Frequently Asked Questions about ESD-Safe Tapes and Label Materials
What is ESD?
It stands for electrostatic discharge. ESD occurs when a static charge is released, in the form of electrical current, into a static sensitive device. If the charge exceeds the specified thresholds of the device, immediate and/or latent damage can occur.
How does electrostatic charge occur?
Electrostatic charge occurs when two dissimilar surfaces come in contact with one another and are subsequently separated (e.g. removing a liner from a label or tape) or when a charged insulator (e.g. label or tape that has had its liner removed) is brought in close proximity with an electrical device causing charge polarization on the device.
What is the standard for qualifying ESD products and manufacturing?
ANSI/ESD S20.20 standard and its international equivalent IEC 61340 define the ESD control plan. Electronics manufacturers (OEMS, converters, EMS, CM, ODM, etc.), must have an S20.20 qualified control plan in place
to manufacture static sensitive devices.
The standard also includes the ANSI/ESD S541 standard that all process required insulators (e.g. labels and tapes) must meet if they are to be included in an ESD control plan.
Who developed it?
The ESD Association in conjunction with the ANSI standards group.
What does the ANSI/ESD S20.20 control?
The ANSI/ESD S20.20 standard defines the ESD control plan required to help prevent ESD damage to electrostatic devices during manufacturing.
Who needs to comply with the standard?
Any electronics manufacturer (OEM, EMS, ODM, CM, etc.) who makes static sensitive devices (i.e. PCBs, chips, storage devices, etc.) must be certified as being compliant to the ANSI/ESD S20.20 standard.
Is there a section within ANSI/ESD S20.20 that relates directly to labels and tapes?
Yes, the ANSI/ESD S541 standard governs packaging materials that are used within an ANSI/ESD S20.20 controlled safe area and includes provisions for process-related insulators, such as labels and tapes.
Are liners also considered charged insulators and governed by the ANSI/ESD S541 standard?
Yes, liners are considered charged insulators. If you remove the liner from a label or tape within an ANSI/ESD S20.20 ESD controlled safe area it will have electrostatic charges. If these charges are higher than the device thresholds they can cause immediate or latent damage to the devices.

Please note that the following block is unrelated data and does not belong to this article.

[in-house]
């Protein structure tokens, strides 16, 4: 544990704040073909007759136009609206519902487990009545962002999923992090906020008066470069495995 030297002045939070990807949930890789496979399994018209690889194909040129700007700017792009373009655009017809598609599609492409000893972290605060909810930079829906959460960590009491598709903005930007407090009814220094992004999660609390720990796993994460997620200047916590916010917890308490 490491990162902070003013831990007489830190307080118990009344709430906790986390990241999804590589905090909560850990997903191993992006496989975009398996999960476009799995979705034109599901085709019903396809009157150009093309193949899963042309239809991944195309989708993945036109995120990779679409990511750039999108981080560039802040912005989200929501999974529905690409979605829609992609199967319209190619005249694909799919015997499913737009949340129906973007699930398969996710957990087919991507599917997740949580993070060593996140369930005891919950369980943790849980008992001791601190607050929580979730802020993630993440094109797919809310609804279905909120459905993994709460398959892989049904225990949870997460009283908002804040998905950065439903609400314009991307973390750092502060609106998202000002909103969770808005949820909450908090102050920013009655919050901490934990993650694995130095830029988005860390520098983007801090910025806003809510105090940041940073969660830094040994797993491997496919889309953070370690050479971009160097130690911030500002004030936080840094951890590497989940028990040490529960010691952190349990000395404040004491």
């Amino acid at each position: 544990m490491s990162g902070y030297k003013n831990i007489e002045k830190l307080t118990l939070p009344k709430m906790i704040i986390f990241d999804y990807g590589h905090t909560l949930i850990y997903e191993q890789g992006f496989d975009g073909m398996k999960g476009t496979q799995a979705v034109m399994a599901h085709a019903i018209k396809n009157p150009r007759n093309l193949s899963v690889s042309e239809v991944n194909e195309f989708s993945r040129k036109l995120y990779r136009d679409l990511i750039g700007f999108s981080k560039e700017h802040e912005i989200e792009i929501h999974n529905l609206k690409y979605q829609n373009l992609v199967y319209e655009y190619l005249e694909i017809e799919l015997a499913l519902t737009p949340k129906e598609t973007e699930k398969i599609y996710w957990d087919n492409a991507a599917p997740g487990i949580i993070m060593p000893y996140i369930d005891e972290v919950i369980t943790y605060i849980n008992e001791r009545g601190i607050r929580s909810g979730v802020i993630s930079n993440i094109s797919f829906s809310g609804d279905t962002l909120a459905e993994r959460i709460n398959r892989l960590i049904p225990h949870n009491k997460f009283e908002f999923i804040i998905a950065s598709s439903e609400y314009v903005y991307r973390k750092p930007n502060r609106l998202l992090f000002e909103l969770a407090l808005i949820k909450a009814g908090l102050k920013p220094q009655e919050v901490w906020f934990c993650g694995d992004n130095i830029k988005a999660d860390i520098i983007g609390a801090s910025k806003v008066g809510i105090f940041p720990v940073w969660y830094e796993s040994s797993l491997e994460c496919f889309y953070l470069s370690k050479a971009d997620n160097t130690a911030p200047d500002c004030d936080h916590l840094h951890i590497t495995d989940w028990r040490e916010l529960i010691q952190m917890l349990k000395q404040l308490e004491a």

What test within the ANSI/ESD S541 standard are the labels, tapes and liners tested to?
STM S11.11 is the test for surface resistance. Static dissipative materials must have surface resistances >104 and <1011 Ohms.
ESD ADV 11.2 defines the test for the charge accumulated charges on tapes and labels after their liners have been removed. To qualify, these charges must be less than 125volts/in if used within 12".
What are the label, tapes and liners that pass the ANSI/EDS S541 requirement referred to?
The proper term for these materials is low charging. They are also referred to as static dissipative, ESD and/or antistatic.
Does Polyonics labels and tapes pass the ANSI/ESD S541 standards?
Are there other methods available to manufacturers that can help control electrostatic charges rather than using low charging tapes and labels?
Ionizers are very effective and widely used. They add positively and negatively charged atoms and molecules (ions) to the air that is then blown over the static sensitive devices with the ions neutralizing the charges. However, the ionization process takes a finite amount of time to work. So, if a non-ESD label or tape is quickly brought near or applied to a static sensitive device, the ionization may not be able to neutralize the charges quickly enough and damage can occur.
It is highly recommended that ESD-Safe labels and tapes always be used in conjunction with ionization.